So what’s next? What does the 2020 season look like? “This year I am looking forward to seeing Daniel’s development now it’s his second year in a Renault. Last year was a big change so this year it’s time to raise the bar.” And the long term plan? To win a World Championship with Daniel – that is definitely a bit of unfinished business for Michael. “I truly do believe Daniel is a very special athlete and that he is the best on the grid. You need some good fortune in this sport and I definitely want to be around when he starts dominating the world.”

As much of a DR fan as I am, I wanted to know more about Michael’s own career plans. It turns out 2020 is a big year for him too. To take on the role as performance coach for Daniel he gave up his broader client set. “I wanted to get the job with Daniel right and to do that I needed to be dedicated to him.” Michael tells me. But three years in Michael is now at the point where he feels ready and able to offer a platform to help a broad range of people train. “I love training Daniel but I miss being able to provide a service to the general public.” So this year his online coaching platform is being launched through a website he is currently designing with the aim of it going live at the end of February. Initially it will consist of three training programmes – Body Weight, Fat Loss and, wait for it…. Daniel’s F1 pre-season programme itself. Hurrah! Unsurprisingly, that one is for the more ‘advanced’ fitness-wise, including those already in karting or other driver’s categories and wanting to train to an F1 standard. But, happily for those of us who break into a sweat just looking at a dumbbell, the other two programmes are aimed at novices and eventually there will be a levelled approach on the website with intermediate and advance levels too.

Will I be signing up? Uh yes 100% I’m sold.

And as for becoming well-known in his own right? Michael jokes, “yes, celebrity is my driver” before taking a sip of his coffee and giving me an eye-roll/faux-stern look for using the term ‘influencer’ in his presence. Oops. As far as he’s concerned health and fitness are his passion and he’s in it for results and helping people reach their goals. “I’d be wrapped [‘delighted’ for those uninitiated in Aussie slang] if people use my programmes and see benefits,” he tells me, whilst pragmatically acknowledging that year one will be focused on building website content and growing his client base. He happily embraces the fandom that comes with being with Daniel at the track. “The occasional fan will come and say hello and I’ll get little gifts which is sweet,” he admits, but it’s clear that he is more humbled by the recognition than actively seeking it.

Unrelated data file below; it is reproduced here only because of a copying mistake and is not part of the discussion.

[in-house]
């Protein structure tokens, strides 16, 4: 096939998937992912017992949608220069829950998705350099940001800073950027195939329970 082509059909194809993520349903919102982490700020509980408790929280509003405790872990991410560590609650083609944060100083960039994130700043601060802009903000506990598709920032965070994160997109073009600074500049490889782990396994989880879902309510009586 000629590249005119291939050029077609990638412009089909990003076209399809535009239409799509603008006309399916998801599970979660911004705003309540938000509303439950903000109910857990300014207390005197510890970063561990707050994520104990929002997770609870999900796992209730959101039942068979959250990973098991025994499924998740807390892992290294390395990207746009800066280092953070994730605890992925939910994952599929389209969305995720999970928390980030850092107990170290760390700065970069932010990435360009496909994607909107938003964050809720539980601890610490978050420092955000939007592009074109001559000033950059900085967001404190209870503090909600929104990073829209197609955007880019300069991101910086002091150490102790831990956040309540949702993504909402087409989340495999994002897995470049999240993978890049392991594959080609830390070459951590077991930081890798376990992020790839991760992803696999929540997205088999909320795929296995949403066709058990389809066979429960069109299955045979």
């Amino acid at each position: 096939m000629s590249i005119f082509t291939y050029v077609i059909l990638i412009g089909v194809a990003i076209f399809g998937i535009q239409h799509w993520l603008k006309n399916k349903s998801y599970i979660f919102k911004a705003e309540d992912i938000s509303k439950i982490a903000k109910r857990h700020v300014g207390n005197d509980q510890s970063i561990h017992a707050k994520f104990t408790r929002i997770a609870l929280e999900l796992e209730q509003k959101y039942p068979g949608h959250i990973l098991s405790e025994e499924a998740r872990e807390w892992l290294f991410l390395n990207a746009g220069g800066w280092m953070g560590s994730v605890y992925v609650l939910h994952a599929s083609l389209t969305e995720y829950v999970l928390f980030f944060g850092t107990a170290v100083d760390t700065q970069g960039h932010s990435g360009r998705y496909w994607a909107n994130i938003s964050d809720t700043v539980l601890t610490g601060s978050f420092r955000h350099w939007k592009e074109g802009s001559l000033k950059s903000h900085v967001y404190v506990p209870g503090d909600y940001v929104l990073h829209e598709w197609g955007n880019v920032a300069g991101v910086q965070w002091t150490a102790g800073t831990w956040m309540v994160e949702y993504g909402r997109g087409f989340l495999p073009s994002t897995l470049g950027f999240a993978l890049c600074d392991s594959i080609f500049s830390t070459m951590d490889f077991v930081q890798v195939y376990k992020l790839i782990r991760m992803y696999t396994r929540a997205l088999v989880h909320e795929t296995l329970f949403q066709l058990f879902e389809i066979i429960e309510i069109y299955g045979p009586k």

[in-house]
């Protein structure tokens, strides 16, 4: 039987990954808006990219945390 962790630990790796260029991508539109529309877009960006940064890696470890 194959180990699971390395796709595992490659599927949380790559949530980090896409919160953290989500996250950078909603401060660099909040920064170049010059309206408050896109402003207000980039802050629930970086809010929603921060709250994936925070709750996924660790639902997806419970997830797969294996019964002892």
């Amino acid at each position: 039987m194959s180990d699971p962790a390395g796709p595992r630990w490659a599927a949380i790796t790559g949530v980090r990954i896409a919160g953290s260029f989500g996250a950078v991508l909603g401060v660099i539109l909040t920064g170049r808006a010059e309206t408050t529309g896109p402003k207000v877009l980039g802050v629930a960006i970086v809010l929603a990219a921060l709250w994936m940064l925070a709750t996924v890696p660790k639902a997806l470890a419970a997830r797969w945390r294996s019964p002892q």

(c) Michael Italiano

Despite the challenges and nuances of the role, Michael is in his dream job. So what advice does he have for anyone wanting to follow in his footsteps to become a performance coach within F1? “Definitely study hard and be open minded. It’s hard to prepare for such a job until you’re actually in it. The F1 world is a unique space and does require adjustment. But if it’s your passion to become an F1 performance coach then I say go for it, dream big but be prepared to work for it.”

I only had one question left and it’s the obvious – what’s the best race? “Can I give you top three?” he asks hopefully. I of course say yes, because he’s the man in the know. From a leisure and fun perspective then definitely go to Austin, Texas he advises. If you want a spectacle then Monaco it is, the history and the overall delivery of the weekend are unrivalled, and from a fan perspective Michael’s pick is Monza. “The Ferrari fans are so passionate, giving it a unique atmosphere - it is awesome to see.” Get booking, people, you now have the inside track from, well, someone on the inside of the actual track.

I didn’t know what to expect from Michael other than he’d generously given me an hour of his time. In fact, I found out during the interview that he had come to the café opposite his gym early to meet me before a training session with Daniel himself. Eeek! However, my first impression is excellent. Michael comes across incredibly well. I can see why Daniel puts so much trust in him. He is articulate, driven and open. He conveys a sense of being very calm and collected, yet focused with a deep passion and motivation for what he does. And he’s kind to boot. As I walked out of the café I realised I’d forgotten to ask for a picture to use for Instagram. However due to a dodgy ankle my sprinting abilities are somewhat limited. Ever the optimist, I hobbled up the road after him as fast as I could muster. Luckily he saw me, and as I approached he frowned with concern and said, “oh no your ankle, I’m sorry I didn’t see you sooner, are you okay?” before happily taking the photo. What. A. Guy. If I were in a high-pressure sport, Michael is definitely someone I would want by my side.

UPDATE: Michael's performance website is now live with three programmes available at

For more insights on life of an F1 performance coach along with training tips follow Michael on Instagram @michaelitaliano

For further information about the article or to contact the author please email @jomariebt